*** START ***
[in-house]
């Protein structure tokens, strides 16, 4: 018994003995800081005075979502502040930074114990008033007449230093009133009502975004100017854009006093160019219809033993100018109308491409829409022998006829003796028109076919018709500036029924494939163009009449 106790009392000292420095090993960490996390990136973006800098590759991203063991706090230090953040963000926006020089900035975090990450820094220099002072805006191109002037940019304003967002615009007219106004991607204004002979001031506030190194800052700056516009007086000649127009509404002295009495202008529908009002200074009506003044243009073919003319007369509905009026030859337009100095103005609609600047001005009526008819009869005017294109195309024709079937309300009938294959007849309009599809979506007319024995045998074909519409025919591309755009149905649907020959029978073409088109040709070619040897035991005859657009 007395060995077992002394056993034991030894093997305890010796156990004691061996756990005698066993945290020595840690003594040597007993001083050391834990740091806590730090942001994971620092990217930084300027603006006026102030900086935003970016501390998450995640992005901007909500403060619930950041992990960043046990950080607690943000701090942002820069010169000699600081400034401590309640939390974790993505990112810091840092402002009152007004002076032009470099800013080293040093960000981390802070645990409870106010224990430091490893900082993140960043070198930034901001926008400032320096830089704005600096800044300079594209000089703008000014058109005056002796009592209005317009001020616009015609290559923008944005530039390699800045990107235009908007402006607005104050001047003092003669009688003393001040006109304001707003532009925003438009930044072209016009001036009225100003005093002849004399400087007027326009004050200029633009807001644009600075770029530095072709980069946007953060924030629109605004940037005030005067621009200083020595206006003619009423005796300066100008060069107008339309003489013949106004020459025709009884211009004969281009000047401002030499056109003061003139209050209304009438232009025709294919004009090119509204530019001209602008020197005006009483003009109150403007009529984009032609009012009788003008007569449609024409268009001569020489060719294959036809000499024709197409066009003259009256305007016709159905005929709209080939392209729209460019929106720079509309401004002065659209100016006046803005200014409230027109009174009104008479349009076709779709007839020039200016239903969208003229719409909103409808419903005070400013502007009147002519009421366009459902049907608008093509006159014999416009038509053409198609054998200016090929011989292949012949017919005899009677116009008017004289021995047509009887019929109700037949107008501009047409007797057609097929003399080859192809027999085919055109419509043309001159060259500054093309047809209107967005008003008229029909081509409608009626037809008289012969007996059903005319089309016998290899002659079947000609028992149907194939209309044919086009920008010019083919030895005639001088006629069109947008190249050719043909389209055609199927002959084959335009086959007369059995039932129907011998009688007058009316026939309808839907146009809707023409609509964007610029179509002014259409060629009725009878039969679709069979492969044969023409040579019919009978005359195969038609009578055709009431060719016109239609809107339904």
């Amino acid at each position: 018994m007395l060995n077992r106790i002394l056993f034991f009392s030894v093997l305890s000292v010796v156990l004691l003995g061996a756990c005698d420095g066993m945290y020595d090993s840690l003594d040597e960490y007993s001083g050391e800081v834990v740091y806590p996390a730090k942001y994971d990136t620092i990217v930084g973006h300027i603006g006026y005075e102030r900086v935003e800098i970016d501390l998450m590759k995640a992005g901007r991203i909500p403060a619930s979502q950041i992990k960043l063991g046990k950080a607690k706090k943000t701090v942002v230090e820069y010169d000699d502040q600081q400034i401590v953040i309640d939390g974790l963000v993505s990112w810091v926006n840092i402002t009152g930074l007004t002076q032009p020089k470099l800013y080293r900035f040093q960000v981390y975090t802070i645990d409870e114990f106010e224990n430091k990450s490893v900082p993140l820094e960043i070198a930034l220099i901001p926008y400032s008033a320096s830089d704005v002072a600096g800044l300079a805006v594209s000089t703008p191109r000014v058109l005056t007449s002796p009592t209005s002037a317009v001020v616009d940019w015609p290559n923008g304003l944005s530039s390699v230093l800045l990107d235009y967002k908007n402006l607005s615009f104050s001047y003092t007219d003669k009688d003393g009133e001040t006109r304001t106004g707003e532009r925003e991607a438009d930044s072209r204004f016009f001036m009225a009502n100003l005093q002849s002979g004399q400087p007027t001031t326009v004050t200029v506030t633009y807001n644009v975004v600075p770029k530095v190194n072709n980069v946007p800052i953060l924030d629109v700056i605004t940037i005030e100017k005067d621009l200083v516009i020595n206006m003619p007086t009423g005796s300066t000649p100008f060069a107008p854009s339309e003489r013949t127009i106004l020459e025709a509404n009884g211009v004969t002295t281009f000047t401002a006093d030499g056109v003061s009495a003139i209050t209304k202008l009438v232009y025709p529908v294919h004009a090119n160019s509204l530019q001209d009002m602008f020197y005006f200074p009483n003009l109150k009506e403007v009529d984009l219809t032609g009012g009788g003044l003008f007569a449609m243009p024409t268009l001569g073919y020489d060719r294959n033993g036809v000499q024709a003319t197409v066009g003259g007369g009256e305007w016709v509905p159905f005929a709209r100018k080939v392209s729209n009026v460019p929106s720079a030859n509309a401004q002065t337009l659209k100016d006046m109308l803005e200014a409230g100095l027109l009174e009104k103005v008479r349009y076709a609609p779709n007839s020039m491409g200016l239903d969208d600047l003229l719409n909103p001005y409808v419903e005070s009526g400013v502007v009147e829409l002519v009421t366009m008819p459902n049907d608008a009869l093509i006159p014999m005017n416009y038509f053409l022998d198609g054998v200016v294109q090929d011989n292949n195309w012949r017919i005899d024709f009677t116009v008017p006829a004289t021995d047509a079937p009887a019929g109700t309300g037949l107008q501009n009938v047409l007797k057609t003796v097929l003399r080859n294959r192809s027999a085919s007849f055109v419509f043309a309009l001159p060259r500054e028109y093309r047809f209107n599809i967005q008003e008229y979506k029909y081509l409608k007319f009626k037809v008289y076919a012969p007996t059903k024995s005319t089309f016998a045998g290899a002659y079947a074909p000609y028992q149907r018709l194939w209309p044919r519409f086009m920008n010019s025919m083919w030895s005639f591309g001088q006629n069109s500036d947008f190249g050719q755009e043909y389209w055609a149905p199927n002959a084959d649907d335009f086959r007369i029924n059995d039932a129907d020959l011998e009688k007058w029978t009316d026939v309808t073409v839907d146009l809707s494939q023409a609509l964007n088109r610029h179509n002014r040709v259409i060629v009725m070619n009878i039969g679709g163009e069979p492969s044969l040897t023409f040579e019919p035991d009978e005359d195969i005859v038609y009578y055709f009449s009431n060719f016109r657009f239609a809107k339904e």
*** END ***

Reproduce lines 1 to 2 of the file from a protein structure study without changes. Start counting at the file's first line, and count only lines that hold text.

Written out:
[in-house]
């Protein structure tokens, strides 16, 4: 018994003995800081005075979502502040930074114990008033007449230093009133009502975004100017854009006093160019219809033993100018109308491409829409022998006829003796028109076919018709500036029924494939163009009449 106790009392000292420095090993960490996390990136973006800098590759991203063991706090230090953040963000926006020089900035975090990450820094220099002072805006191109002037940019304003967002615009007219106004991607204004002979001031506030190194800052700056516009007086000649127009509404002295009495202008529908009002200074009506003044243009073919003319007369509905009026030859337009100095103005609609600047001005009526008819009869005017294109195309024709079937309300009938294959007849309009599809979506007319024995045998074909519409025919591309755009149905649907020959029978073409088109040709070619040897035991005859657009 007395060995077992002394056993034991030894093997305890010796156990004691061996756990005698066993945290020595840690003594040597007993001083050391834990740091806590730090942001994971620092990217930084300027603006006026102030900086935003970016501390998450995640992005901007909500403060619930950041992990960043046990950080607690943000701090942002820069010169000699600081400034401590309640939390974790993505990112810091840092402002009152007004002076032009470099800013080293040093960000981390802070645990409870106010224990430091490893900082993140960043070198930034901001926008400032320096830089704005600096800044300079594209000089703008000014058109005056002796009592209005317009001020616009015609290559923008944005530039390699800045990107235009908007402006607005104050001047003092003669009688003393001040006109304001707003532009925003438009930044072209016009001036009225100003005093002849004399400087007027326009004050200029633009807001644009600075770029530095072709980069946007953060924030629109605004940037005030005067621009200083020595206006003619009423005796300066100008060069107008339309003489013949106004020459025709009884211009004969281009000047401002030499056109003061003139209050209304009438232009025709294919004009090119509204530019001209602008020197005006009483003009109150403007009529984009032609009012009788003008007569449609024409268009001569020489060719294959036809000499024709197409066009003259009256305007016709159905005929709209080939392209729209460019929106720079509309401004002065659209100016006046803005200014409230027109009174009104008479349009076709779709007839020039200016239903969208003229719409909103409808419903005070400013502007009147002519009421366009459902049907608008093509006159014999416009038509053409198609054998200016090929011989292949012949017919005899009677116009008017004289021995047509009887019929109700037949107008501009047409007797057609097929003399080859192809027999085919055109419509043309001159060259500054093309047809209107967005008003008229029909081509409608009626037809008289012969007996059903005319089309016998290899002659079947000609028992149907194939209309044919086009920008010019083919030895005639001088006629069109947008190249050719043909389209055609199927002959084959335009086959007369059995039932129907011998009688007058009316026939309808839907146009809707023409609509964007610029179509002014259409060629009725009878039969679709069979492969044969023409040579019919009978005359195969038609009578055709009431060719016109239609809107339904």